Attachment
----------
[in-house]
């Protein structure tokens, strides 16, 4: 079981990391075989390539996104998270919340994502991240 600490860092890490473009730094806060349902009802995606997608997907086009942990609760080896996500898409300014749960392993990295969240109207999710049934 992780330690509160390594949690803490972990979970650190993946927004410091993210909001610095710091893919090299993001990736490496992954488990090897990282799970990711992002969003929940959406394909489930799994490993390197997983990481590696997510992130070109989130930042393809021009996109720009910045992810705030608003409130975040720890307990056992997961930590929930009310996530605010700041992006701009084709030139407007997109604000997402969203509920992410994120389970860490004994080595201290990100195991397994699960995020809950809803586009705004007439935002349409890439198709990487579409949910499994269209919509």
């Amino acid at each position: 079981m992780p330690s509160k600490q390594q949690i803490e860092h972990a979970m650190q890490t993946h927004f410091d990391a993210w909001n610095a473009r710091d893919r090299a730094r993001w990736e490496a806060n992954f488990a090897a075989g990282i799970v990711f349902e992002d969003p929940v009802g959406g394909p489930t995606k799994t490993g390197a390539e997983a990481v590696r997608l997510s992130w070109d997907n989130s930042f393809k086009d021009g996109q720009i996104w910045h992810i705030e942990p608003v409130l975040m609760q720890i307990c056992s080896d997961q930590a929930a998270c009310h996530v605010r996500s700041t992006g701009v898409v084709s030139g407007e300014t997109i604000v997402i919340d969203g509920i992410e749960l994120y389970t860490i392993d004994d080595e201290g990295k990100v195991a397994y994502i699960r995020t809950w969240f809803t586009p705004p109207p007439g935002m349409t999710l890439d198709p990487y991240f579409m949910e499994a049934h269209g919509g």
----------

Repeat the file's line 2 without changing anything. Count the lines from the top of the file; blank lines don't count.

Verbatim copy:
């Protein structure tokens, strides 16, 4: 079981990391075989390539996104998270919340994502991240 600490860092890490473009730094806060349902009802995606997608997907086009942990609760080896996500898409300014749960392993990295969240109207999710049934 992780330690509160390594949690803490972990979970650190993946927004410091993210909001610095710091893919090299993001990736490496992954488990090897990282799970990711992002969003929940959406394909489930799994490993390197997983990481590696997510992130070109989130930042393809021009996109720009910045992810705030608003409130975040720890307990056992997961930590929930009310996530605010700041992006701009084709030139407007997109604000997402969203509920992410994120389970860490004994080595201290990100195991397994699960995020809950809803586009705004007439935002349409890439198709990487579409949910499994269209919509």